Our spys have snapped the facelifted Mercedes S-class
12 December 2008

This is the face-lifted Mercedes S-Class undergoing final cold weather testing, ahead of an expected launch in the summer of 2009.

The big news is the arrival of the new S400 BlueHybrid version. This is powered by a new 279bhp petrol 3.5-litre V6 combined with the new hybrid automatic transmission developed by GM, Mercedes and BMW.

A three-phase AC electric motor is mounted within the front of the gearbox housing, and provides additional thrust when required, output swelling to 299bhp and 284lb ft.

>> Read the first drive of the Mercedes S400 BlueHybrid

The new S-Class cannot run purely on battery power; the electric motor is used exclusively to boost the petrol engine.

It’s also the first mass-produced hybrid to use a lithium ion battery. This weighs just 27kg and is said to be much more efficient than conventional nickel-metal hydride batteries.

With luxury car sales in freefall, the updated car can’t come soon enough, although the exterior changes are relatively modest.

The new car also gets a revised grille and a new front bumper, which reflects the more ‘edgy’ design language of the upcoming E-Class and new GLK SUV.

Inside, the upgraded dashboard will get the option of the innovative new Splitview screen, which can show two different images simultaneously. This will allow the driver to view a sat-nav display, while the passenger watches TV.

>> Read more on the Mercedes S-class Splitview system

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Comments
7

13 December 2008

I had both the W220 and W221 models, the latter being such an overwrought nonsense of gimmicks and technology of questionable usefulness and reliability that I sold it not six months after I bought it. Glad I did so, too: an 06/06 S320 CDI like mine can now be had for Mondeo money.

Here's a car on Auto Trader that's not even a year old:

2008 57 Reg MERCEDES-BENZ S320 CDI 2987 cc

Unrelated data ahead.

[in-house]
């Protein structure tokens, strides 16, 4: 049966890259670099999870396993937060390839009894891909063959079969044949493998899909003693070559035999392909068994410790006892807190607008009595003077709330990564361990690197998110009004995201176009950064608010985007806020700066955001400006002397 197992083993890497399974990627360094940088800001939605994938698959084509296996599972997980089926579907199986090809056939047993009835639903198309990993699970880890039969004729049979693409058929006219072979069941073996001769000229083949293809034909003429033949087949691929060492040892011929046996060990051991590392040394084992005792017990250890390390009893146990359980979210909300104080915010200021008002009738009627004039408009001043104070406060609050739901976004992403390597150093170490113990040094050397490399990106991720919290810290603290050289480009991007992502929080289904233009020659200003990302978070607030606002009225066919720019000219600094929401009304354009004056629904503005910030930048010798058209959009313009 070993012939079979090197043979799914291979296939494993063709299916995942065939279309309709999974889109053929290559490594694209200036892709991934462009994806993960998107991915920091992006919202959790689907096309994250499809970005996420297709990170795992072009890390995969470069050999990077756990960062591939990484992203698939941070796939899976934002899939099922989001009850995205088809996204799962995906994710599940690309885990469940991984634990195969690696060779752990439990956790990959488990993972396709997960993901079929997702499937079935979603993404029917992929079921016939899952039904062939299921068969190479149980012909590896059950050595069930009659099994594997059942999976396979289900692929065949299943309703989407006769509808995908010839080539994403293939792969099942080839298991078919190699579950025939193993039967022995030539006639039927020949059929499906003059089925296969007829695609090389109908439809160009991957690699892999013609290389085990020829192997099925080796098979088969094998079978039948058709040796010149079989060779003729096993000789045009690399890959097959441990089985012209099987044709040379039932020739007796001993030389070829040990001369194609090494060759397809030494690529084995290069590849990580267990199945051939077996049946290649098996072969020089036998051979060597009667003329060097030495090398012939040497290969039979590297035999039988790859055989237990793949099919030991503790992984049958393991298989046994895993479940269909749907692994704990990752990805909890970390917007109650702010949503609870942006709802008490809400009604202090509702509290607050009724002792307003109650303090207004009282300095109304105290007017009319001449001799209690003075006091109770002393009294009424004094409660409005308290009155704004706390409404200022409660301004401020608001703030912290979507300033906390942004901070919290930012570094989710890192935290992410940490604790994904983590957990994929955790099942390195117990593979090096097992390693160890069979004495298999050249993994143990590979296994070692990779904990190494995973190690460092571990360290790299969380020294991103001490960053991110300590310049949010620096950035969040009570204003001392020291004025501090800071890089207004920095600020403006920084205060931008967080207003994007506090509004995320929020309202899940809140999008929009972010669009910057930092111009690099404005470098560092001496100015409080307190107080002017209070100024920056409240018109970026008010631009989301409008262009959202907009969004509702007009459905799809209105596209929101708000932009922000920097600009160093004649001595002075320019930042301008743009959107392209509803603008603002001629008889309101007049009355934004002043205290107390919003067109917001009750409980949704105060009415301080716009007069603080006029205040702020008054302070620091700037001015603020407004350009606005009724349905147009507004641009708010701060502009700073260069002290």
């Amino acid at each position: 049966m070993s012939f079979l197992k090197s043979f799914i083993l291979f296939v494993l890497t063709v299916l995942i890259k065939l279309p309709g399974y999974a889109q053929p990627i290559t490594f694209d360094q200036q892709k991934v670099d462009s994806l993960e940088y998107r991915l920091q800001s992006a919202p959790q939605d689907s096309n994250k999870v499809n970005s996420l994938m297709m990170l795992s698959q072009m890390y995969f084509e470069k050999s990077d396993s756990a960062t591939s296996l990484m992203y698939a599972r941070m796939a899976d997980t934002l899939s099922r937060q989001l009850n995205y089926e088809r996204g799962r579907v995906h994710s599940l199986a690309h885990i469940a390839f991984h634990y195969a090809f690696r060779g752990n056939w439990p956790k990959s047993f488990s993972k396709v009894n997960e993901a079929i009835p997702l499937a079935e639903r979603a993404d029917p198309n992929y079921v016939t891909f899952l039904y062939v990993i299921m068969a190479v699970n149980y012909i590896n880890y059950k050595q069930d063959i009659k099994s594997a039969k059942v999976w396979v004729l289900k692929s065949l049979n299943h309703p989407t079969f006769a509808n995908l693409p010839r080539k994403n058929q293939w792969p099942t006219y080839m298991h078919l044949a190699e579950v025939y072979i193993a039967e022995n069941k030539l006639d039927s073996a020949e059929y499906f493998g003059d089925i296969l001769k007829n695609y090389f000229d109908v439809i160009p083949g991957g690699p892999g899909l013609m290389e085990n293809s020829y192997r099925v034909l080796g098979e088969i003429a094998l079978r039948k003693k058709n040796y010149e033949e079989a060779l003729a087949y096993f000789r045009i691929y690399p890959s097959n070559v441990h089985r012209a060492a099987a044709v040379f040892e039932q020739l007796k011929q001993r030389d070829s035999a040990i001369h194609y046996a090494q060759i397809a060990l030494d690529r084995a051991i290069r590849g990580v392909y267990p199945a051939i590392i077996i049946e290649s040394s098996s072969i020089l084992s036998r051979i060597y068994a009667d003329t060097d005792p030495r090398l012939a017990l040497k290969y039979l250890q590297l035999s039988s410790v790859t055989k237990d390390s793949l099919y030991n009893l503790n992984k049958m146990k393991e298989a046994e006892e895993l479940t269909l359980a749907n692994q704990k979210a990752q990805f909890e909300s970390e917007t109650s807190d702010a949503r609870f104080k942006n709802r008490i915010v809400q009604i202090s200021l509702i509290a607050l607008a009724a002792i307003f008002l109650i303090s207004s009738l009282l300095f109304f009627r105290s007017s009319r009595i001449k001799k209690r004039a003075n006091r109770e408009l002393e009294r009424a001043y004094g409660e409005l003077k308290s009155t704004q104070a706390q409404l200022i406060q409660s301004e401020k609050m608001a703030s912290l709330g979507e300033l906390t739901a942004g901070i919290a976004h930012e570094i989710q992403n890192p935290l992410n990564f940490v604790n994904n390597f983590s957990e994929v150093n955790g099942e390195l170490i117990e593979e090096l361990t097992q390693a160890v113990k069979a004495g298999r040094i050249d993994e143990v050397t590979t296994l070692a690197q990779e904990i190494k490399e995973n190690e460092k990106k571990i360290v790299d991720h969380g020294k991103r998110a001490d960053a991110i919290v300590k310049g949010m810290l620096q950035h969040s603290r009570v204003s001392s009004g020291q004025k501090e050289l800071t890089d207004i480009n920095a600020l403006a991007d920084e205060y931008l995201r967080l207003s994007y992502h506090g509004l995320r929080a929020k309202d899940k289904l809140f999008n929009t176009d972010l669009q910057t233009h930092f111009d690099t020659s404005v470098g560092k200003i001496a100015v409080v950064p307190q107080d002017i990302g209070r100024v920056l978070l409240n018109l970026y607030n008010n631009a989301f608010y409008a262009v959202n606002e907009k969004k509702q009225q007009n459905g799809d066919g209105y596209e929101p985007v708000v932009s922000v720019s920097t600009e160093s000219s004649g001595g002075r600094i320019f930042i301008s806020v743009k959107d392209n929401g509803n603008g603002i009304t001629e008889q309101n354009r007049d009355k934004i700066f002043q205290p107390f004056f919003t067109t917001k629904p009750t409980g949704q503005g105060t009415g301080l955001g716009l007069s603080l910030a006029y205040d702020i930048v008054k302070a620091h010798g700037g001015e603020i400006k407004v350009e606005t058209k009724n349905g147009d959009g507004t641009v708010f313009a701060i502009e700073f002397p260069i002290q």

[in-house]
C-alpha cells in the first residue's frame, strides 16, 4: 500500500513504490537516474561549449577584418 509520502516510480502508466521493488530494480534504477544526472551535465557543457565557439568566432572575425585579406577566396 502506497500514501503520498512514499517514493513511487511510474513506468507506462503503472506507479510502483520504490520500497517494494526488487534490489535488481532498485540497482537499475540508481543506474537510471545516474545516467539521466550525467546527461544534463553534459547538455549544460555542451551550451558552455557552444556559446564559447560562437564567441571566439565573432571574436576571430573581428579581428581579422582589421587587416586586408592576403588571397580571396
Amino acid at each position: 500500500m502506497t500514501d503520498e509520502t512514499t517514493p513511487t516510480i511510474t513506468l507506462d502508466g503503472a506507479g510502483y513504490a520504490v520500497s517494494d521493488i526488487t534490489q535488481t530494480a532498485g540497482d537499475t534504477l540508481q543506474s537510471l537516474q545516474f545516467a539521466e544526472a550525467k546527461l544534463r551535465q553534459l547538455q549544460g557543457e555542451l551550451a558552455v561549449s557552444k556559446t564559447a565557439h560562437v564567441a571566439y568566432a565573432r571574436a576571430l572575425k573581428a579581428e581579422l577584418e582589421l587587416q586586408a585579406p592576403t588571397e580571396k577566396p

Photograph of MERCEDES-BENZ S CLASS DIESEL SALOON (2006 -     ) S320 CDI 4DR AUTO

£34,995

Features:

  • 18,500 miles
  • Automatic
  • Iridium Silver
  • Diesel
  • Saloon
  • 2987 cc

That car has shed £20,000 in a year, more than £1,500 every month!

When all the people who took out 36-month leases on these cars in 2006 suddenly find that their 2009 balloon payment is 35% higher than the car is actually worth, I dread to think how that will affect the market: few will be able to afford to actually replace the car and will be forced to keep it instead, thus taking even more sales out of the market.

I must say that the quality on these later cars is way out front of the painfully cheap, accountant-plagued crap Mercedes were spitting out in the late 1990s, but the driving experience has become so anaesthetised and the interface with the car so akin to a desktop computer that it left me utterly cold - particularly as I use computers all day and feel the commute home should be a place to get away from them. Going from my favourite car to what is in retrospect my least favourite was a strange experience, particularly as they both wear the same badge and model name.
My views aside, I don't hold out much hope for S-Class popularity - as well as the leasing problem I mentioned above, this kind of crassmobile is rapidly becoming an unfashionable dinosaur, facelifted or otherwise. Sales are on the floor now and my view is that they're not going to get up again.

13 December 2008